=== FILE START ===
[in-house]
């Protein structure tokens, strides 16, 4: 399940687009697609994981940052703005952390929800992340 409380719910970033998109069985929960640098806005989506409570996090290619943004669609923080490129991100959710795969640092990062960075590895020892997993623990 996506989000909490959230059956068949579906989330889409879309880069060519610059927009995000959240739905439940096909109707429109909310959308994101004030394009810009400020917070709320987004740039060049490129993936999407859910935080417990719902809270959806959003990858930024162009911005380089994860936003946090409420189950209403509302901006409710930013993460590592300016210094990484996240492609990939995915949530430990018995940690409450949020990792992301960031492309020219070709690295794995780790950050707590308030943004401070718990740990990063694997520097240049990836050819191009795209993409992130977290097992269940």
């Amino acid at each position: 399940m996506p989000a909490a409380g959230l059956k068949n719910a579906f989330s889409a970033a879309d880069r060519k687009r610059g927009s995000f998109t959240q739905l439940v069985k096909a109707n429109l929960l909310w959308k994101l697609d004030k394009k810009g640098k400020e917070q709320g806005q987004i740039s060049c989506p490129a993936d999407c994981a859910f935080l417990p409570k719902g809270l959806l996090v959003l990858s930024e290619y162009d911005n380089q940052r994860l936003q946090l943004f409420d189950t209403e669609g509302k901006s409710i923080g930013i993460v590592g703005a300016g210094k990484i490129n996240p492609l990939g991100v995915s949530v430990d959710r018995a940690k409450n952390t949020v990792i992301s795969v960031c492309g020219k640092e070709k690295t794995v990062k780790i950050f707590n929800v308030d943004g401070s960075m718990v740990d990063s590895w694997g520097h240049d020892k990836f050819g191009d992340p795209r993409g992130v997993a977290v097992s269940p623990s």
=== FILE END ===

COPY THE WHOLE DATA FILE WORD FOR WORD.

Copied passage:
[in-house]
């Protein structure tokens, strides 16, 4: 399940687009697609994981940052703005952390929800992340 409380719910970033998109069985929960640098806005989506409570996090290619943004669609923080490129991100959710795969640092990062960075590895020892997993623990 996506989000909490959230059956068949579906989330889409879309880069060519610059927009995000959240739905439940096909109707429109909310959308994101004030394009810009400020917070709320987004740039060049490129993936999407859910935080417990719902809270959806959003990858930024162009911005380089994860936003946090409420189950209403509302901006409710930013993460590592300016210094990484996240492609990939995915949530430990018995940690409450949020990792992301960031492309020219070709690295794995780790950050707590308030943004401070718990740990990063694997520097240049990836050819191009795209993409992130977290097992269940």
């Amino acid at each position: 399940m996506p989000a909490a409380g959230l059956k068949n719910a579906f989330s889409a970033a879309d880069r060519k687009r610059g927009s995000f998109t959240q739905l439940v069985k096909a109707n429109l929960l909310w959308k994101l697609d004030k394009k810009g640098k400020e917070q709320g806005q987004i740039s060049c989506p490129a993936d999407c994981a859910f935080l417990p409570k719902g809270l959806l996090v959003l990858s930024e290619y162009d911005n380089q940052r994860l936003q946090l943004f409420d189950t209403e669609g509302k901006s409710i923080g930013i993460v590592g703005a300016g210094k990484i490129n996240p492609l990939g991100v995915s949530v430990d959710r018995a940690k409450n952390t949020v990792i992301s795969v960031c492309g020219k640092e070709k690295t794995v990062k780790i950050f707590n929800v308030d943004g401070s960075m718990v740990d990063s590895w694997g520097h240049d020892k990836f050819g191009d992340p795209r993409g992130v997993a977290v097992s269940p623990s």